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Diabetic Retinopathy

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  1. Diabetic Retinopathy Michigan Medical, P.C. Ophthalmology Dr. Marko Habekovic Information and Treatment

  2. The healthy eye • Light rays enter the eye through the cornea, pupil and lens. • These light rays are focused directly onto the retina, the light-sensitive tissue lining the back of the eye. • The retina converts light rays into impulses; sent through the optic nerve to your brain, where they are recognized as images.

  3. What is diabetes? • Diabetes Mellitus is the inability of the body to use and store sugar properly, resulting in high blood sugar levels. • Results in changes in veins, arteries and capillaries in the body.

  4. How does diabetes affect vision? • Could develop cataracts (clouding of the naturally clear lens in the eye). • May develop glaucoma (a disease of the optic nerve). • Risk of developing diabetic retinopathy: damage occurs to the fragile blood vessels inside the retina.

  5. Diabetic retinopathy Two types of diabetic retinopathy: • Nonproliferative diabetic retinopathy (NPDR) • Early stage diabetic retinopathy • Proliferative diabetic retinopathy (PDR) • Later stage diabetic retinopathy

  6. Nonproliferative diabetic retinopathy (NPDR) • Also called background diabetic retinopathy. • Earliest stage of diabetic retinopathy. • Damaged blood vessels in the retina leak extra fluid and small amounts of blood into the eye. • Cholesterol or other fat deposits from blood, called hard exudates, may leak into retina. Top: Healthy retina Bottom: Retina with NPDR, containing hard exudates

  7. Nonproliferative diabetic retinopathy With NPDR, your central vision is affected by any of the following: • Hard exudates on the central retina (macula). • Microaneurysms (small bulges in blood vessels of the retina that often leak fluid). • Retinal hemorrhages (tiny spots of blood that leak into the retina). • Macular edema (swelling/thickening of macula). • Macular ischemia (closing of small blood vessels/capillaries).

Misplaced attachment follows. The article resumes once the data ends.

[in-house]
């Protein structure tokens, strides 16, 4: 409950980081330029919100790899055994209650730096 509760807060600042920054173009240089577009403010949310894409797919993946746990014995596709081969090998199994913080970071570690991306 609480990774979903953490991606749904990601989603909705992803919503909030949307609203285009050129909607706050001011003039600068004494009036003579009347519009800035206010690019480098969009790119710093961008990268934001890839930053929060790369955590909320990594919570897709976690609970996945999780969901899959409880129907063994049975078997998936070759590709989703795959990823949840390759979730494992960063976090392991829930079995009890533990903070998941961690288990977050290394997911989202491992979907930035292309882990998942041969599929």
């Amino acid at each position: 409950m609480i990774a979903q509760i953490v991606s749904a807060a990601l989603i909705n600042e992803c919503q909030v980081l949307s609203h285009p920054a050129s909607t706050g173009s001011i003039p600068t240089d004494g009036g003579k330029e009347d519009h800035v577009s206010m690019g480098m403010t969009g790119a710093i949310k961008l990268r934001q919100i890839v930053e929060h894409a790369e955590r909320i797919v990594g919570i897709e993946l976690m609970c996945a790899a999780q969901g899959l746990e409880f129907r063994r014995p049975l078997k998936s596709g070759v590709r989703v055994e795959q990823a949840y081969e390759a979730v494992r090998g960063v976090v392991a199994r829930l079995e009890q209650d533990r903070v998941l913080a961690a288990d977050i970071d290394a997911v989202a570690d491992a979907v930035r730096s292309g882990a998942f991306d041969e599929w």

8. Nonproliferative diabetic retinopathy Macular edema • Macula thickens or swells, affecting vision. • Most common cause of vision loss in diabetes. • Vision loss may be mild to severe. • Peripheral (side) vision remains. • Laser treatment may help to stabilize vision.

  9. Nonproliferative diabetic retinopathy Macular ischemia • Small blood vessels, or capillaries, close, blurring vision. • Macula no longer receives enough blood to work properly. • Currently no effective treatment for macular ischemia.

  10. Proliferative diabetic retinopathy (PDR) • Later stages of diabetic retinopathy. • Abnormal blood vessels begin to grow on surface of retina or optic nerve; can’t provide retina with normal blood flow (neovascularization). • PDR can cause severe visual loss and other serious complications, such as neovascular glaucoma and loss of the eye. Top: Healthy retina Bottom: Retina with PDR and neovascularization

  11. Proliferative diabetic retinopathy With PDR, vision is affected when any of the following occur: • Vitreous hemorrhage (new, abnormal blood vessels bleed into vitreous gel in center of eye, preventing light rays from reaching the retina). • Traction retinal detachment (new, abnormal blood vessels begin to shrink and tug on retina; may cause retina to detach). • Neovascular glaucoma (neovascularization occurs in the iris, causing pressure to build up in the eye, damaging the optic nerve). Vitreous hemorrhage

  12. Diagnosing diabetic retinopathy • Diabetes can cause vision in both eyes to change, even if you do not have retinopathy. • Rapid changes in your blood sugar alter the shape of your eye’s lens, and the image on the retina will become out of focus. • You can reduce episodes of blurred vision by maintaining good control of your blood sugar.

  13. Diagnosing diabetic retinopathy • People with diabetes should see their ophthalmologist immediately if they have visual changes that: • Affect only one eye • Last more than a few days • Are not associated with a change in blood sugar • It is important that your blood sugar be consistently controlled for several days prior to seeing your ophthalmologist for an exam. • Uneven blood sugar causes a change in your eye’s focusing power, interfering with your ophthalmologist’s measurements.